As she works to support her Loved One, Casey50 has begun to question her own challenges, especially around issues of control. She’s optimistic that CRAFT can help her develop new ways of communicating with him. And she’s almost certainly right.
Hello. I think CRAFT will be good for me overall, and I am interested in possibly participating in the virtual support (Monday night REST) groups. I attended a SMART recovery friends and family group until it shut down during COVID, and when it restarted it was on a night I could not attend.
A little about my situation. My 28-year-old son lives with us and has been on MAT for two years. He is doing well with his medication, but he doesn’t really do anything else towards recovery. He sees a counselor sporadically but does not see anyone else (and I mean anyone). He rarely leaves the house aside from visiting the clinic, and does not work. He has mental health issues—anxiety and (maybe) OCD—and does not take medicine or seek treatment for these. He and I butt heads, and I am sure that some/a lot of it is me. I am a 4th grade teacher, and I struggle with control issues (I think that’s the teacher in me). This is why I think CRAFT will be good for me.
I have already gained so much from the modules that I have watched and the podcasts, coupled with what I know from SMART. I am working on making requests rather than demands. I am really trying hard to internalize that I am not his boss. This is his journey, and I know how manipulative I have been without realizing it.
I also really like what Laurie said on a podcast about boundaries. Boundaries are for me. When my son starts being mean and verbally abusive, that is the line. I can say, “Hey I have a headache. I am going to lie down. Let’s talk about this later.” I don’t have to answer back or take it.
Anyway, my question is this: is it too late? Can CRAFT help in my situation? Help my son get the mental health help he needs? Help him move on to the next phase or step in his recovery? I believe it will help me. Thank you.
There is absolutely time
That’s the good news, Casey50. A wonderful clinician I know recently said that with addiction, you don’t get a second chance; you get as many chances as it takes.
You’ve already done so much good work, despite your 4th grade teacher “control issues.” Your son is on MAT, and your commitment to trying CRAFT to curb your “manipulative” ways will calm things and deepen the connection between the two of you. Our CRAFT-infused support groups are an excellent way to dive in.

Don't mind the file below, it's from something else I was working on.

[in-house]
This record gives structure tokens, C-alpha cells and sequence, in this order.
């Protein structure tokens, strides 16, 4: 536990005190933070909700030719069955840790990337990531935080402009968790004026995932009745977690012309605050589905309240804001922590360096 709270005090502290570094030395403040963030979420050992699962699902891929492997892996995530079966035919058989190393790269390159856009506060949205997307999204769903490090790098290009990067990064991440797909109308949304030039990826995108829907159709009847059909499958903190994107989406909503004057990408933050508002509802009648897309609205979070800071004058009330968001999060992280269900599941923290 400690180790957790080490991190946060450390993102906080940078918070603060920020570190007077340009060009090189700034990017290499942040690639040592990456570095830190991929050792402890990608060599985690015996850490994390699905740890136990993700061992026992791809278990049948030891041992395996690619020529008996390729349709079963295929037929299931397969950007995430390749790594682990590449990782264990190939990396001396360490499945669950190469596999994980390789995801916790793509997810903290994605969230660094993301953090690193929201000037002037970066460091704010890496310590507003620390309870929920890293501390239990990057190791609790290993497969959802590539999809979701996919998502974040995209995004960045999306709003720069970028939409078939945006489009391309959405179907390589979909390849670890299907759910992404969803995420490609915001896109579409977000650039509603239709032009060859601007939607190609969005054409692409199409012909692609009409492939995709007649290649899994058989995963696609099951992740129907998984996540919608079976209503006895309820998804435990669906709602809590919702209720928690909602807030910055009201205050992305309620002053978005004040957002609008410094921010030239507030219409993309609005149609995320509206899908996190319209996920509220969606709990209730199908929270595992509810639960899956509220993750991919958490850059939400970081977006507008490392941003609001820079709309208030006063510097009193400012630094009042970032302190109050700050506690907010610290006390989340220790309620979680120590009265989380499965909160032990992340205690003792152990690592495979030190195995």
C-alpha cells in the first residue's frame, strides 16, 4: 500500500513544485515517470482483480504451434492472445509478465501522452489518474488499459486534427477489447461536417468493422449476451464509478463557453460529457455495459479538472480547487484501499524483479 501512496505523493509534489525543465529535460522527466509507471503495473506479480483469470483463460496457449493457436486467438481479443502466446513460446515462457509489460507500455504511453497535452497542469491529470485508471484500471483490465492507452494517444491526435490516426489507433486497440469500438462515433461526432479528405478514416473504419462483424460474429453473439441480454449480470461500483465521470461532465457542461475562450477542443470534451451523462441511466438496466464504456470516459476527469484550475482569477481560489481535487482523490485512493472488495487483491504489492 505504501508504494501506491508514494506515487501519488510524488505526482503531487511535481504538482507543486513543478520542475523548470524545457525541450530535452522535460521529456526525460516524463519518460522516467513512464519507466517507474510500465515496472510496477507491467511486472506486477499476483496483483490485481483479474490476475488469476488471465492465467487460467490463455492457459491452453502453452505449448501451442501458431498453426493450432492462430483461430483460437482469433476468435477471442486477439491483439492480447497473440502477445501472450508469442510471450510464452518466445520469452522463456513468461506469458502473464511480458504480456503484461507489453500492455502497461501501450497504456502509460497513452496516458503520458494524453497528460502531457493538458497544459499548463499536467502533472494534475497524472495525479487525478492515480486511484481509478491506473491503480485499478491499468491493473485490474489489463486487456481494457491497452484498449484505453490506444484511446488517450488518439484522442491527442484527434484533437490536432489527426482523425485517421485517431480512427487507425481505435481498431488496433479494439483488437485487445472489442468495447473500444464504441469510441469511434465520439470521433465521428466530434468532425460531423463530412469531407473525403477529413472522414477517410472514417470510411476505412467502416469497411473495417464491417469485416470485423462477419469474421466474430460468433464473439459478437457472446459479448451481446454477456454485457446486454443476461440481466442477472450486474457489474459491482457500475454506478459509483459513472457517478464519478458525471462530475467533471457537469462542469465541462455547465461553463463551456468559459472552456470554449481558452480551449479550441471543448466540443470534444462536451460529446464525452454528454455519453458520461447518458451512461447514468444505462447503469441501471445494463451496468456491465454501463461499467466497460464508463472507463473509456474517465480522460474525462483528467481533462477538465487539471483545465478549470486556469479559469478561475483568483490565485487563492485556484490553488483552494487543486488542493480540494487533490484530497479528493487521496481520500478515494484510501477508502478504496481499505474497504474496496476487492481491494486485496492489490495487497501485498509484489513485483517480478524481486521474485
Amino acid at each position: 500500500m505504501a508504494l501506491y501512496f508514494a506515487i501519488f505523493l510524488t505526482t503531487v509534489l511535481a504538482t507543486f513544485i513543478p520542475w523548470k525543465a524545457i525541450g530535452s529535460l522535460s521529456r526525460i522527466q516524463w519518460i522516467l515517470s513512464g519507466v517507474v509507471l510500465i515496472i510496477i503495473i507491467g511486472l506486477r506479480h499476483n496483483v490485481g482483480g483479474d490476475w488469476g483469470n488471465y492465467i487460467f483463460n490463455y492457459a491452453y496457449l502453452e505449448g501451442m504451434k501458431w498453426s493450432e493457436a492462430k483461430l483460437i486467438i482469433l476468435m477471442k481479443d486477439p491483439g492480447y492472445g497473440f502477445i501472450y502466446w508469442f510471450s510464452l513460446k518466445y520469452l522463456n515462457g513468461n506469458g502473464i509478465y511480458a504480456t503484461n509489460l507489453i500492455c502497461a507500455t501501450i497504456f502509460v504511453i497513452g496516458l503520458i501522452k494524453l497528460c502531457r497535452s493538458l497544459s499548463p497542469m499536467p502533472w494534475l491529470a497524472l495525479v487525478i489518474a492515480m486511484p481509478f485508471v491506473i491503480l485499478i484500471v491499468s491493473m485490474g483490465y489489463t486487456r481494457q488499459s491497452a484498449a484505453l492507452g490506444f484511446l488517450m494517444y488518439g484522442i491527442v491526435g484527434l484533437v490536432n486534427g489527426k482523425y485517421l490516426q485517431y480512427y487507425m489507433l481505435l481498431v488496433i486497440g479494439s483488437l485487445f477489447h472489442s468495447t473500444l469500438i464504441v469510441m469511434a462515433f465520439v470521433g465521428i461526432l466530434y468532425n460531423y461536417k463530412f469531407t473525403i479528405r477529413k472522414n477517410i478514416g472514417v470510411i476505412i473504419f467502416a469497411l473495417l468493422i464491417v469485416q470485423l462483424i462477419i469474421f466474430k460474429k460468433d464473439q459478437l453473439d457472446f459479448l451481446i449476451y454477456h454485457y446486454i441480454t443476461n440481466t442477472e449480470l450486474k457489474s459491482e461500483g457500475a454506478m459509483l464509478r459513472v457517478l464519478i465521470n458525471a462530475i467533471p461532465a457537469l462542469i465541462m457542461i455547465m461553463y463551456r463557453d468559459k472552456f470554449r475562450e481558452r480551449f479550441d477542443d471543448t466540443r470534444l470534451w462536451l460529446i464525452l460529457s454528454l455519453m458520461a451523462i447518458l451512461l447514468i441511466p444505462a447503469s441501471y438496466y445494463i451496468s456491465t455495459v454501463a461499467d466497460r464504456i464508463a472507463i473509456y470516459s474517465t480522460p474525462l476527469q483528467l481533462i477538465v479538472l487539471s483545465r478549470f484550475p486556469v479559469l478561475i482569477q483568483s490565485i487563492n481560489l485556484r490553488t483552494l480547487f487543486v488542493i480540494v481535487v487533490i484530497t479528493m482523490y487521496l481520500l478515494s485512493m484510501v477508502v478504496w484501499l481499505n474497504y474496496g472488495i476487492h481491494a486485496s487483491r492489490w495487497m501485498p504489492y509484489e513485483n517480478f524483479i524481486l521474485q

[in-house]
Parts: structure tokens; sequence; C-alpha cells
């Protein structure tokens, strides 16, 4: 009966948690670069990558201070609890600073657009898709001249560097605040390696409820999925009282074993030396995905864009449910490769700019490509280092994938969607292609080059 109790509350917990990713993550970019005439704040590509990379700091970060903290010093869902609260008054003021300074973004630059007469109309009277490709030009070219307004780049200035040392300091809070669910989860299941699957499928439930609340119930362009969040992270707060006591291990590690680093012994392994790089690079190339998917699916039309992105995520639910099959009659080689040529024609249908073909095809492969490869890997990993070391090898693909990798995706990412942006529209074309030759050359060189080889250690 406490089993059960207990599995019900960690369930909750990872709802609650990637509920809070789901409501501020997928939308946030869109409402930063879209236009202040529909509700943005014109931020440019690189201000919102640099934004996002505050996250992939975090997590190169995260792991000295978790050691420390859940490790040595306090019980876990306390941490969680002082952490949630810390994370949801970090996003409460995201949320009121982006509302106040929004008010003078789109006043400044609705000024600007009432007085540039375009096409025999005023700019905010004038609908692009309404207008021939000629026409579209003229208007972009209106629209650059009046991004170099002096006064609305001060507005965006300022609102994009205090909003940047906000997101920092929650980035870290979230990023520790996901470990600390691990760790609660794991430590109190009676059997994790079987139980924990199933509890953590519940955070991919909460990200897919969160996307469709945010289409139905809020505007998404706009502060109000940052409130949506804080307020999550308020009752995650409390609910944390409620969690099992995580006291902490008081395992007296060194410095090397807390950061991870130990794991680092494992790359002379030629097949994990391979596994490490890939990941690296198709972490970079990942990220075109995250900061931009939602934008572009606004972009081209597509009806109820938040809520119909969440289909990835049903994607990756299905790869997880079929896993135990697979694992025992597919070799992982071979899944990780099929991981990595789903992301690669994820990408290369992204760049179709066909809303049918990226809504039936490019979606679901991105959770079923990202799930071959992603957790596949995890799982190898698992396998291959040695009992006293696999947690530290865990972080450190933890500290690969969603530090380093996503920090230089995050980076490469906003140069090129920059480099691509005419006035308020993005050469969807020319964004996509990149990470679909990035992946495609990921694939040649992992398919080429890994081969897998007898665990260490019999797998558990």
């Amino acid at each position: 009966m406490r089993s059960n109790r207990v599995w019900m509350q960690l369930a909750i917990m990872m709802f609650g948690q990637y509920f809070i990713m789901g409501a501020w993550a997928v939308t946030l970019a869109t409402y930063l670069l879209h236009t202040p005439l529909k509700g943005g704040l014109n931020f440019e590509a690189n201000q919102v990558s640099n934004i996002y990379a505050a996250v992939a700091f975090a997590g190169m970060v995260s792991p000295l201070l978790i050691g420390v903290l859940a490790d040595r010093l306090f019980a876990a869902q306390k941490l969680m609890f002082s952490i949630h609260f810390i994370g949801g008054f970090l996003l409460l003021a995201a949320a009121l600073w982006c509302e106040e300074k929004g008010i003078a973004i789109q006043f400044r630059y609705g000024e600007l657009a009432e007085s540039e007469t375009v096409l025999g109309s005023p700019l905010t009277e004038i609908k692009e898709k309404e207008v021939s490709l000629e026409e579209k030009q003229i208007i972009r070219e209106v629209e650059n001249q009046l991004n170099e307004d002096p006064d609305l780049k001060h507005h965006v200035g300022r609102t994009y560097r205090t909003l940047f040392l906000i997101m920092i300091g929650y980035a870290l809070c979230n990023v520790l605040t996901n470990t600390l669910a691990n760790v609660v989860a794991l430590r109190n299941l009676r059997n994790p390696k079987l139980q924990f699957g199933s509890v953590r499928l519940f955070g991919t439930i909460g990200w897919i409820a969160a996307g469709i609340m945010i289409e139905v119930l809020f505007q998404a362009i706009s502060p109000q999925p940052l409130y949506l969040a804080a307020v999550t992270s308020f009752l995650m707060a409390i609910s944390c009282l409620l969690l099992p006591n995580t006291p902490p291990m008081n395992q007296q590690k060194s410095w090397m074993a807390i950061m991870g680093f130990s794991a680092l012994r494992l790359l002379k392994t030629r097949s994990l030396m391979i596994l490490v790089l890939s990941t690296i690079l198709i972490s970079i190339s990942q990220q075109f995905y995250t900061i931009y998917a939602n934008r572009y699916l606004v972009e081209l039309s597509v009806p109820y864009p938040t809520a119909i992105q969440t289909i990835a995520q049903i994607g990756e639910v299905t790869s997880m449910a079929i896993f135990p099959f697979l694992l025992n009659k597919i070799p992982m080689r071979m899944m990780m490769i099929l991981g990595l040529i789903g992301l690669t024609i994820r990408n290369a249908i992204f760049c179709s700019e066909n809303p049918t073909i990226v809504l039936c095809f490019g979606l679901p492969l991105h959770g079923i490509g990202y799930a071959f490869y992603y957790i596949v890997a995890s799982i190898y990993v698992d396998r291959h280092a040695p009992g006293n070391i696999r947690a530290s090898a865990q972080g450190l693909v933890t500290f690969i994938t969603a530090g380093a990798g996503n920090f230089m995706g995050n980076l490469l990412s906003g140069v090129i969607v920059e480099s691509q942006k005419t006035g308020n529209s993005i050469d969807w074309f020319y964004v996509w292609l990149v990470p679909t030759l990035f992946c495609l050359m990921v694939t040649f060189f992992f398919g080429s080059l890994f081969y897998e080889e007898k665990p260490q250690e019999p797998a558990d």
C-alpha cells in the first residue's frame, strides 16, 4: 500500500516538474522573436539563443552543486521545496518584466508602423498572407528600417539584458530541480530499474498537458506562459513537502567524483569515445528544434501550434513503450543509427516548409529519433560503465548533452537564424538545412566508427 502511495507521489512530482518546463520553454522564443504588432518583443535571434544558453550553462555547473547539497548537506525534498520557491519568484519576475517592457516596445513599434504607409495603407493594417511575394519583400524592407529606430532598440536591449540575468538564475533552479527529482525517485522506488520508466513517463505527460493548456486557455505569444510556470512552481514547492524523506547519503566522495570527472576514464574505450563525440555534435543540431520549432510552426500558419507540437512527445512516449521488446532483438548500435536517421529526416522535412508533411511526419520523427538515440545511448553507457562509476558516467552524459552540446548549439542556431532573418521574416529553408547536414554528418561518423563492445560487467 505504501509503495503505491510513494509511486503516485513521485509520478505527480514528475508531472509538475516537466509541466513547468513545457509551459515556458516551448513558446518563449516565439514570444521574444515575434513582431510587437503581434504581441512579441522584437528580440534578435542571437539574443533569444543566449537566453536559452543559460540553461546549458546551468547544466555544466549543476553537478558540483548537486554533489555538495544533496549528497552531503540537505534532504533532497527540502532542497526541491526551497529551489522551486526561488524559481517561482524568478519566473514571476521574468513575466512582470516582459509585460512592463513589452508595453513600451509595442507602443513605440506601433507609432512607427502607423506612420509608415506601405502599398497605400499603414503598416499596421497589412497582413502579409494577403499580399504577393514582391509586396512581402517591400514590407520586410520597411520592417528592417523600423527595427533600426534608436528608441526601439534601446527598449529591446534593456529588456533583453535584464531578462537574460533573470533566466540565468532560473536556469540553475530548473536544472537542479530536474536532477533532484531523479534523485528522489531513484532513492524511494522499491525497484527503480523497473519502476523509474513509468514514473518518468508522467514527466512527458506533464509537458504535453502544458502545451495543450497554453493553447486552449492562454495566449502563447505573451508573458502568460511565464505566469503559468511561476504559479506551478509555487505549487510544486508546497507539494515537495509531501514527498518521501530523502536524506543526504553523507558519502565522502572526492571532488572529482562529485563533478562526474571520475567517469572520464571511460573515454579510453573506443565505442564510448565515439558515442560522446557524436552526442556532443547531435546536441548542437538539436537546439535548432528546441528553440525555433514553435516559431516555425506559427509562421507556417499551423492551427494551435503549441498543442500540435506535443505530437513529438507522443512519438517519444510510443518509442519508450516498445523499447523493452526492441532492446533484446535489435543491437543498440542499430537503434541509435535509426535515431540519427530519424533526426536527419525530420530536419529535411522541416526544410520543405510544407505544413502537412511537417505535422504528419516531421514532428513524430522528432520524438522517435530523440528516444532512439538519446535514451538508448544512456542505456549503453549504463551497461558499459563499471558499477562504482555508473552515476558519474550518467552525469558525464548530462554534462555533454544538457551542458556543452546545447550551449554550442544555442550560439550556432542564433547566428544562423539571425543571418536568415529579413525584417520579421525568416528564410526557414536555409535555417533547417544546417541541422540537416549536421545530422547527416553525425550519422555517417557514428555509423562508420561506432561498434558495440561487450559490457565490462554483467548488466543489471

MAT is a great start, but it’s likely not enough
Your son struggles with some mental health issues, which is so common with our Loved Ones. I am guessing his MAT clinic isn’t providing therapeutic groups, or is doing so only online during COVID.
Speaking from a lot of experience, I want families to understand that getting on MAT is a critical first step for opioid use disorder, but is very often not sufficient on its own to resolve addiction and mental illness. Both of the latter require more comprehensive forms of care. Your son hardly leaves the house. He doesn’t work. Fear of stepping out in the world is understandable. Our Loved Ones are emotionally fragile and too often paralyzed by fear.
I wonder if there is a better therapist out there for your son? He goes sporadically, and that’s not enough. He needs someone who can build a better alliance with him. A therapist should be addressing the mental health issues and providing referrals if they feel it is needed.
A world of good things is waiting for him
Lastly, I wonder what outside-of-the-house things your son would find rewarding? Easy things like a movie, grocery shopping, walking a dog? Does the area animal shelter need a hand? Or another volunteer situation, like a food pantry? How else can you get him out of the house and interacting with people in a low stress way?
Exercise can be so healing. A team sport could also address the social difficulties. Here is a list of online self-help meetings we put together when the pandemic started. A group process can work wonders on social anxiety.
Please let us know how things progress, Casey50. I hope your explorations of CRAFT give you new skills and new confidence, and that your son’s recovery advances. My very best wishes.